Question 33.
Explain the cyclic photophosphorylation with schematic representation.
1st PUC Biology Previous Year Question Paper March 2014 (North) 9
Cyclic Photophosphorylation :
It is a cyclic path of electrons expelled from chlorophyll through a series of substrates that are arranged in a suitable oxidation-reduction potential. The energy in the electrons is used for the phosphorylation of ADP to ATP.

In PS I the absorbed photons of light excite chlorophylL a 700 to eject energized electrons on makes it positively charged and unstable. Electrons pass through the sequence → FRS → FD → Cyt b6 → Cytf → PC and generate ATP at two places. Finally, an electron from PC returns to chi-a restoring its stability.

Question 34.
Draw a labeled diagram of a multipolar neuron.
1st PUC Biology Previous Year Question Paper March 2014 (North) 10

Question 35.
Give the schematic representation of Kreb’s cycle?
1st PUC Biology Previous Year Question Paper March 2014 (North) 11
Note: To account for two molecules of acetyl CoA produced from ¡ molecule of glucose the entire reaction has to be multiplied by two.


  1. Number of ÄTPs produced 2
  2. Number of NADH2 produced = 6 (6 × 3 = 18ATPs)
  3. Number of FADH2 produced = 2 (2 × 2 = 4 ATPs)
    The total yield of ATPs = 24

Note: Efficiency of Krebs cycle along with its predatory reaction is 30 ATPs.

KSEEB Solutions 1st PUC Biology Previous Year Question Paper March 2014 (North)

Question 36.
(a) What is Photoperiodism? What is its significance?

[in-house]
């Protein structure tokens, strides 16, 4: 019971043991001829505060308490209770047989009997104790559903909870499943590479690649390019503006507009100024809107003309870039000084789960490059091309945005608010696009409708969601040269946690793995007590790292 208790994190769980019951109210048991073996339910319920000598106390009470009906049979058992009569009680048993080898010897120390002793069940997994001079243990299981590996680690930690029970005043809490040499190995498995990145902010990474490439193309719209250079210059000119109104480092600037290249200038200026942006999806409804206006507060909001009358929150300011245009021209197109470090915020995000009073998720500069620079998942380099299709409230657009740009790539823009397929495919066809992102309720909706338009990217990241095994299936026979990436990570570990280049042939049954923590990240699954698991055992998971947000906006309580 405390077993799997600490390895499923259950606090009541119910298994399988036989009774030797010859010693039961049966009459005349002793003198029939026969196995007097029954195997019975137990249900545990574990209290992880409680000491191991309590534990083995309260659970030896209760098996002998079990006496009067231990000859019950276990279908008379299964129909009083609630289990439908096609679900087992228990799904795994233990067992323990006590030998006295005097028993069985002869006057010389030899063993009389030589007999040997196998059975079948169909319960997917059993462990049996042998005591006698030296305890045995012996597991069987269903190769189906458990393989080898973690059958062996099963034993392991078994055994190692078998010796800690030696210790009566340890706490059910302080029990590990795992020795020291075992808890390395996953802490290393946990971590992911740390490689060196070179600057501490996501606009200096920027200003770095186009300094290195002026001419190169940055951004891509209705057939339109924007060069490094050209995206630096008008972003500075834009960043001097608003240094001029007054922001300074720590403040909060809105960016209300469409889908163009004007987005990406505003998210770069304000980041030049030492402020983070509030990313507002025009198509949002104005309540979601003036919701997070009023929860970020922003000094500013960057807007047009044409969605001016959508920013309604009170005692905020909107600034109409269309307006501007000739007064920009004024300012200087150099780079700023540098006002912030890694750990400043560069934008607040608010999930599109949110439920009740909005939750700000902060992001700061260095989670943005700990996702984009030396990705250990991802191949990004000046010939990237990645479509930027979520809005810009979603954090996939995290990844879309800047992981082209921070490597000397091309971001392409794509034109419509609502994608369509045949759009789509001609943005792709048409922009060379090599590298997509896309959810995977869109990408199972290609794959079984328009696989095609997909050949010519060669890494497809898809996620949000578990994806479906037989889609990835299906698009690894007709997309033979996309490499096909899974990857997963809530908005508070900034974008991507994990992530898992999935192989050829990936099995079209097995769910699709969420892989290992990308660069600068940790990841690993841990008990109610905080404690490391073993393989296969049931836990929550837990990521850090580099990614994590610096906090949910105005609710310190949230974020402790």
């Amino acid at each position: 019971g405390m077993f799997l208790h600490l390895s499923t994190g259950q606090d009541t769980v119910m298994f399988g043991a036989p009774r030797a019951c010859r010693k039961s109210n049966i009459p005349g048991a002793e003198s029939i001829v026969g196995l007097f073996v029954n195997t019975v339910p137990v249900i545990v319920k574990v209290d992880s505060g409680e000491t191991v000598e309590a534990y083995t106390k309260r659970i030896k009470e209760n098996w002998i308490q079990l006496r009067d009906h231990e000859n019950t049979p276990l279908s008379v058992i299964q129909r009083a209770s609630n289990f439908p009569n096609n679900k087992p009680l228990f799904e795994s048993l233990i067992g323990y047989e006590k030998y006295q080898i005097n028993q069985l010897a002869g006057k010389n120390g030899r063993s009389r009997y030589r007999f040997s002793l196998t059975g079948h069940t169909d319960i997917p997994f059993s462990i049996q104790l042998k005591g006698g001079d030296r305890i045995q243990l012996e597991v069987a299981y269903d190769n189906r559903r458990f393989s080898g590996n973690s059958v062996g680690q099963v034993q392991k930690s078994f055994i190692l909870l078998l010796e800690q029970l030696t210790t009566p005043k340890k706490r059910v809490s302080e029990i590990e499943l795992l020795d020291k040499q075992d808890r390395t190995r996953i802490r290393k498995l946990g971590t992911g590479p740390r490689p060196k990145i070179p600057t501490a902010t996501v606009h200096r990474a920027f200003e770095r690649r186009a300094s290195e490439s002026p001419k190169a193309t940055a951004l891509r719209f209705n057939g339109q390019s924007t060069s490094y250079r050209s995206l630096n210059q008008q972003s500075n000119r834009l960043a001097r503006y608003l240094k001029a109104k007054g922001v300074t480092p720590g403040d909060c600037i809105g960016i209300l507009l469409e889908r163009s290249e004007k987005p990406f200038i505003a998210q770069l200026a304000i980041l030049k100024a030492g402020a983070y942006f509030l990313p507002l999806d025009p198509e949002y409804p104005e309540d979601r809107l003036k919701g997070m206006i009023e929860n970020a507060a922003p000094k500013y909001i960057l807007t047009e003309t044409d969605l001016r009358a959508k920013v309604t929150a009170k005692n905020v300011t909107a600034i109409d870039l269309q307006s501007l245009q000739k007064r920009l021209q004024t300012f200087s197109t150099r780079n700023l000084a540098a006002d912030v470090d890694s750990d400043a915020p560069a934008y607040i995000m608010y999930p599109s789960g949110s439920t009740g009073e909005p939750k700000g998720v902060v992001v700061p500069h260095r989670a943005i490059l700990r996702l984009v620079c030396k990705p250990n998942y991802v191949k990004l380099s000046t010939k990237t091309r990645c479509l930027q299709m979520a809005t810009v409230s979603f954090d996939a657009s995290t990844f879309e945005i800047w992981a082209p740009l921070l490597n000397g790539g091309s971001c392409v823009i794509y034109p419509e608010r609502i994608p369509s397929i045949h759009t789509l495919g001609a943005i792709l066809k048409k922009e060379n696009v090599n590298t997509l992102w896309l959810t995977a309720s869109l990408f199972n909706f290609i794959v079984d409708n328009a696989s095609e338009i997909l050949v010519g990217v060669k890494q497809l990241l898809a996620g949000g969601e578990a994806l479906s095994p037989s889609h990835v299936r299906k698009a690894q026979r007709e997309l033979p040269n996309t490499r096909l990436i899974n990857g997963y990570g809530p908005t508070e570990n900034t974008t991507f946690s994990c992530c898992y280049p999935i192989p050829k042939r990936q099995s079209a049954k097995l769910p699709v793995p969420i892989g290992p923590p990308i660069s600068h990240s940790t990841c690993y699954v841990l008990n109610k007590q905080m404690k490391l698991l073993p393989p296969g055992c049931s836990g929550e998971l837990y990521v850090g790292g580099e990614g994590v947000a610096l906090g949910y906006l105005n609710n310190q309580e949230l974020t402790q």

(b) Explain the sigmoid growth curve.
Plants, in order to flower, required a particular day length or light period called photoperiod, and the response of the plants to photoperiod ¡n terms of flowering is called Photoperiodism.

Photoperiodism was first studied by W.W. Garner, and HA. Allard.

Based on their photoperiodic responses, plants are classified into the following groups:

  1. Long Day Plants: These flower in photoperiod more than critical day length. eg: Wheat, oats, etc.
  2. Short Day Plants: These flower ¡n photoperiod less than critical day length. e.g: Tobacco, Chrysanthemums, etc.
  3. Day Neutral Plants: These are the plants that are not influenced by the duration of light for their flowering. e.g: Tomato, cucumber, cotton, etc.

Growth curve:
The curve obtained when the growth in size or weight or on entire plant or its individual parts is plotted against time is called growth curve ft is always ‘S’ or sigmoid in shape shows free distinct phases namely.

  1. Lag phase.
  2. Log phase.
  3. Steady phase.

1. Lag phase: This is the initial stage where the growth rate is very slow But it gradually increases with time.

2. lag phase: In this phase, the rate of growth is very rapid. The plant shows a high rate of growth and reaches maximum height. Hence this phase is called the exponential phase or grand of growth.

3. Steady phase or stationary phase: This is the last phase in which plants show no growth. Therefore the curve becomes almost orbital.
1st PUC Biology Previous Year Question Paper March 2014 (North) 12

Question 37.
Diagrammatically indicates the location of the various endocrine glands in our body.
1st PUC Biology Previous Year Question Paper March 2014 (North) 13